By Victor Ogunyinka
know how far anyone would go to have a child even when they know that
the child comes with some ‘floodgate of disturbance’, but what I will
never understand is why anyone, after growing a passionate relationship
with an unborn child for nine months and in some cases, deliver through
pains, would decide to dump the baby by the roadside or in a public
toilet or in the dustbin!
Babies are a beauty to behold; they are the special ones that readily
understudy your actions and inactions and form a life and develop a
habit out of it.
But in recent times, their level of endangerment rose geometrically
and aroused the interest of governments, agencies and individuals to
protect ‘the heritage of the Lord’, as the bible describes them.
In a bid to protect children, many rehabilitation centres have been
built by both government and individuals to ensure that children that
have been victims of torture and rejection are protected and giving a
soothing life, away from home.
What is worrisome is how the health of these children is protected in the storm of killer diseases that prey more on children.
A visit to a children home in Akure, the Ondo State capital,
presents a prototype of how the health of children is paramount and
protected in a place they have known for a lifetime as home in the hands
of those they have submitted to as parents and guardians.
Speaking to the Director, Child Development, Ministry of Women
Development, Ondo State, Mr Ogunleye Oluwaniyi, he explained that the
state-owned children home, established in 1991, was aimed at caring,
protecting and impacting the lives of abandoned children by attending to
their health issues and giving them quality education in order to
protect their self-esteem as they grow.
Mr Oluwaniyi, on how and where they get the children from, explained
that they are from trafficking. Some of them were abandoned; some were
stolen children; others are orphans or had lost their parents in the
process of child bearing. Also, some are from mentally challenged
While painting a picture of the age range of the wards, Mrs Eunice
Olotu, a social worker at the children home said that there is no age
barrier, as long as they are not adults and cannot take care of
themselves. “Presently, we have children from a day-old to about 15
years,” she said.
It should be noted that some of these children, no doubt, considering
how and where they come from need adequate health are provision to
survive and grow healthy.
Mrs Olotu said: “To meet the health demands of these children, we
have trained and qualified nurses that attend to any health developments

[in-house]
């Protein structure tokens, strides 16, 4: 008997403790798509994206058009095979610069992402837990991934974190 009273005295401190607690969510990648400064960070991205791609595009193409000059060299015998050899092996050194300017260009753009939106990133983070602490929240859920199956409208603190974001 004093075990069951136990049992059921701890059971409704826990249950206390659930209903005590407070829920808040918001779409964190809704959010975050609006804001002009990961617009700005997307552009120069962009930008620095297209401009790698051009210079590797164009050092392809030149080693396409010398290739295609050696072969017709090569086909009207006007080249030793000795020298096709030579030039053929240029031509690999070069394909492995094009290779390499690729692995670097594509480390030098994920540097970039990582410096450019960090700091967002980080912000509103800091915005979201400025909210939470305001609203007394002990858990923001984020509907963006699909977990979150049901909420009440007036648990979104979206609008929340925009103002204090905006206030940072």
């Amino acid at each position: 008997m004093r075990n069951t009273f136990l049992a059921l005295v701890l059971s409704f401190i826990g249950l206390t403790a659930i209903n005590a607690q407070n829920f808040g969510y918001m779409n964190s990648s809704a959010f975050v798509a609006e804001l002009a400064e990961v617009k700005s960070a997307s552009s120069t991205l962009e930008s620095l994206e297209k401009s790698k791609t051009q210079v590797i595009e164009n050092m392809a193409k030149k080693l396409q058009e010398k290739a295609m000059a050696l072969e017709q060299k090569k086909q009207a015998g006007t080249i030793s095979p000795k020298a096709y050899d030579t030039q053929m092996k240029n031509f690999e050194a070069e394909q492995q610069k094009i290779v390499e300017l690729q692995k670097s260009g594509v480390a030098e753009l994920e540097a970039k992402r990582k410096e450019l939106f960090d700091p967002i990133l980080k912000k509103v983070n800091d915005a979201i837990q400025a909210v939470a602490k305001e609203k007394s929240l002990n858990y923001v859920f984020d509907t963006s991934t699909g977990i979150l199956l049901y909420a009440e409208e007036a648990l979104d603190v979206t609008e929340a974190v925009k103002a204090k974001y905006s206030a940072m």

among them. We do our best to make sure the environment is tidy enough
for them to have good health. In a case where health issues arise; they
are well taken care of and when it becomes critical, they are
transferred to the general hospital. Also, whenever there is an
immunisation exercise in the country, those within the age range are
made to participate fully.”
The place of individuals and private organisations in sustaining
orphanages globally is well documented and has helped a long way in
easing the limitless task from government.
In the course of compiling this piece, one of the regular callers at
the children home, Prophetess Gbemisola Adesida, president of United
Ladies Club, expressed that she had formed a habit of visiting
regularly, noting that one of her most memorable moments in life was
having birthday celebration with the children.
“Children are very precious and you know this is beyond the sole
responsibility of the government; they also need the support of the
entire citizenry to give them the life they desire. Whenever the
children see people around them, it makes them happy because it sends a
message of care to them.
“I would say I am a friend of this children’s home; I celebrated my
last birthday in December with these children and it is one to remember
for me because they sang and danced for me. There has also been other
persons from my church that has been here at intervals and we don’t
intend to stop anytime soon,” she stated.
One of the children under the care of the Children Home, Esther
Afolabi (not real names), 15, having lived away from home for about six
years has found comfort in her makeshift home, stating “I learnt so much
from my guardians and I don’t feel inferior to my peers in school
because I can do even better than some of them.”
While encouraging philanthropists and other Nigerians to join the
bandwagon of free givers to orphanages, Prophetess Adesida stated that
one doesn’t have to be wealthy before giving.
Mr Oluwaniyi explained that the children home has enjoyed a lasting
partnership with law enforcement agencies and the state commissioner of
health, Dr Dayo Adeyanju, who have made it easier to locate endangered
children around the state and give them optimum health can attention.